The True Threat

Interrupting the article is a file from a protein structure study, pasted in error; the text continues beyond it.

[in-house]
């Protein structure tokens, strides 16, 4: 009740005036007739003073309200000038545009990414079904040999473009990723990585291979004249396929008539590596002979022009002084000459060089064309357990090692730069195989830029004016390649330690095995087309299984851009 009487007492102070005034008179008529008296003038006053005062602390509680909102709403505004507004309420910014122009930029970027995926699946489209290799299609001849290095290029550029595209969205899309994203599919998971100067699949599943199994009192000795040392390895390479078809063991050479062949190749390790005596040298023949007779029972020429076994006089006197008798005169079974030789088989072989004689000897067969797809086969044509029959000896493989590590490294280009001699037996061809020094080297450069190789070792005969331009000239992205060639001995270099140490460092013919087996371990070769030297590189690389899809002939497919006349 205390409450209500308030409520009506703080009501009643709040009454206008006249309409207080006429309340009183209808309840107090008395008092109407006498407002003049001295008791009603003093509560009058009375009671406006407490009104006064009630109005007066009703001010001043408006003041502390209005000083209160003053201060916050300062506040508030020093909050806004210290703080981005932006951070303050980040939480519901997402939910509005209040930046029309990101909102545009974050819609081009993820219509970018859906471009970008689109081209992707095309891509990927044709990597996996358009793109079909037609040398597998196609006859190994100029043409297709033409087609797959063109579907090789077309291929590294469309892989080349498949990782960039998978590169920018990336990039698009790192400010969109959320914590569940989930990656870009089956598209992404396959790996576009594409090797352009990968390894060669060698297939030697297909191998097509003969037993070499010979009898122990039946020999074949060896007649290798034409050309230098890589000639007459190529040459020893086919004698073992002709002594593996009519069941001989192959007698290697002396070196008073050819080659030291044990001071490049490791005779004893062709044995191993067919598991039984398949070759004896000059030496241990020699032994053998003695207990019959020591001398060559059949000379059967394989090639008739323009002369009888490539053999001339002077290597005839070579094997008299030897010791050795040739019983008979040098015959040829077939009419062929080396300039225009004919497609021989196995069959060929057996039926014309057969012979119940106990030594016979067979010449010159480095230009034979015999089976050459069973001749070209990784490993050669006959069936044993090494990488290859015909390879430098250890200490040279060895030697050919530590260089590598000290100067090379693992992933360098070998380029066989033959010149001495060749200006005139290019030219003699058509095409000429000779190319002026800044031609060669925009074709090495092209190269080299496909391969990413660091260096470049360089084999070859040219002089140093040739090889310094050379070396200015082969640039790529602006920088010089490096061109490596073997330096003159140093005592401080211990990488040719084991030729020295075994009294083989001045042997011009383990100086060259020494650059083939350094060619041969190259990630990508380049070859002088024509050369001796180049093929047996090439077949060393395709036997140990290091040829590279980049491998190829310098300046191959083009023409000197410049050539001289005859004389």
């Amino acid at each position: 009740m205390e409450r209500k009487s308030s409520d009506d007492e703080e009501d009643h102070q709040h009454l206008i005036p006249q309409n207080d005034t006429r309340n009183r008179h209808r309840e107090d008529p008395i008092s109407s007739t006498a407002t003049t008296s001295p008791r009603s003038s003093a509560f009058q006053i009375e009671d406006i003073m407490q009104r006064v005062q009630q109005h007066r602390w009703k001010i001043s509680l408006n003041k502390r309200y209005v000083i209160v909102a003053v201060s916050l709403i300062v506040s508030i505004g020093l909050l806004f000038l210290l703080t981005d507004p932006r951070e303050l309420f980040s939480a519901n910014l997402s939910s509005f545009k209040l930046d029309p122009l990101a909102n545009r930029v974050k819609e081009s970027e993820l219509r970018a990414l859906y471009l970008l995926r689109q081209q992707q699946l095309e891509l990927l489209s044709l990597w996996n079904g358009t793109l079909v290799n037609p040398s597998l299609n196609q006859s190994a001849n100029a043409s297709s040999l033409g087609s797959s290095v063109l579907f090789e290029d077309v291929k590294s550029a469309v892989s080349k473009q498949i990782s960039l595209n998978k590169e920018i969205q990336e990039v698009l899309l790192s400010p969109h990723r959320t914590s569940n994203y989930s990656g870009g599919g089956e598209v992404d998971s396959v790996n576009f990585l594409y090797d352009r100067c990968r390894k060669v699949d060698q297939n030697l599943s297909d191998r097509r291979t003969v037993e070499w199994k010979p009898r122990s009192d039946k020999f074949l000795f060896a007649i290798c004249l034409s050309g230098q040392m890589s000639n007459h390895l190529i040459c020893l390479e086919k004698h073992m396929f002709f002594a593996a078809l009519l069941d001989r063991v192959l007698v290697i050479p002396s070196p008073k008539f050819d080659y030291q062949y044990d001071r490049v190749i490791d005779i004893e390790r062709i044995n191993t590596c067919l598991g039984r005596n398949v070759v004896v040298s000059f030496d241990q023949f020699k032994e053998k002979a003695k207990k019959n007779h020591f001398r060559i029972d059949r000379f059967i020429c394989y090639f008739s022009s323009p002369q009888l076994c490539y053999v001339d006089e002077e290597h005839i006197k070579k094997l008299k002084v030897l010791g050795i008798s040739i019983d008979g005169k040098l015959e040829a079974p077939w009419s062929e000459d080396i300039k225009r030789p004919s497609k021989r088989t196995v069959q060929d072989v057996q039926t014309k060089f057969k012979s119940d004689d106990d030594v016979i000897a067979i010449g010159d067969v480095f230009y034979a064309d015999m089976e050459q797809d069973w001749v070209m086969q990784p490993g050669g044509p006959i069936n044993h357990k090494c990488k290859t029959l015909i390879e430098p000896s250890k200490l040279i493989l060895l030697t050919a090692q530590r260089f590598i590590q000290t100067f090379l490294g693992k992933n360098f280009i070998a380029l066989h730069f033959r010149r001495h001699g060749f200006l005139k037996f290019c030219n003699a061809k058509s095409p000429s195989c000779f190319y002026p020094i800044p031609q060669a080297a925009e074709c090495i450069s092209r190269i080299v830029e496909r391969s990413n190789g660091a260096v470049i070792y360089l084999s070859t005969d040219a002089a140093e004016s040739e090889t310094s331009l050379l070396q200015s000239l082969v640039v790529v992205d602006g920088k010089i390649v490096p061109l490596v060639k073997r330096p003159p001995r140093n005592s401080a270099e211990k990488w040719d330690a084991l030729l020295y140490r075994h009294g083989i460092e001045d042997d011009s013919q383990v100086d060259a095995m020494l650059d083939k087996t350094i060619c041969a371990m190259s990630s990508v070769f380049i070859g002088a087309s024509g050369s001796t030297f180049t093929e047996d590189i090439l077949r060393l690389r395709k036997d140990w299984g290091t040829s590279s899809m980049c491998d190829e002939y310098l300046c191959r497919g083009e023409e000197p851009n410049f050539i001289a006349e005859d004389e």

Unfortunately, the true threat is boring in comparison. The US military is reliant on satellite communication, from GPS to real-time communications to drone operators and everything in between. It is not just communications between a US general in Afghanistan, but also between drone pilots and their drones. But it could also cripple the Global Positioning System (GPS) and would affect fighter pilots, warships, and even the average soldiers on the ground. The military concept is C5ISR (Command, Control, Communications, Computers, Combat Systems, Intelligence, Surveillance, and Reconnaissance), which encapsulates a military’s ability to command, control, communicate, gather intelligence, surveillance, reconnaissance, and its ability to utilize computers, and combat systems. Essentially, C5ISR is how a modern military works and how reliant it is on digital technology. In the First Gulf War and the NATO air campaign over Yugoslavia, it was only known as C3. The ability for a general to “command, control and communicate” with his troops. Cutting C3, then, meant,cutting off the ability for any military to provide command or direction to its troops. Cutting C5ISR now means cutting off the ability for the enemy to communicate, attack or defend. No GPS to call in support or knowledge where they are, no real-time communication or UAVs.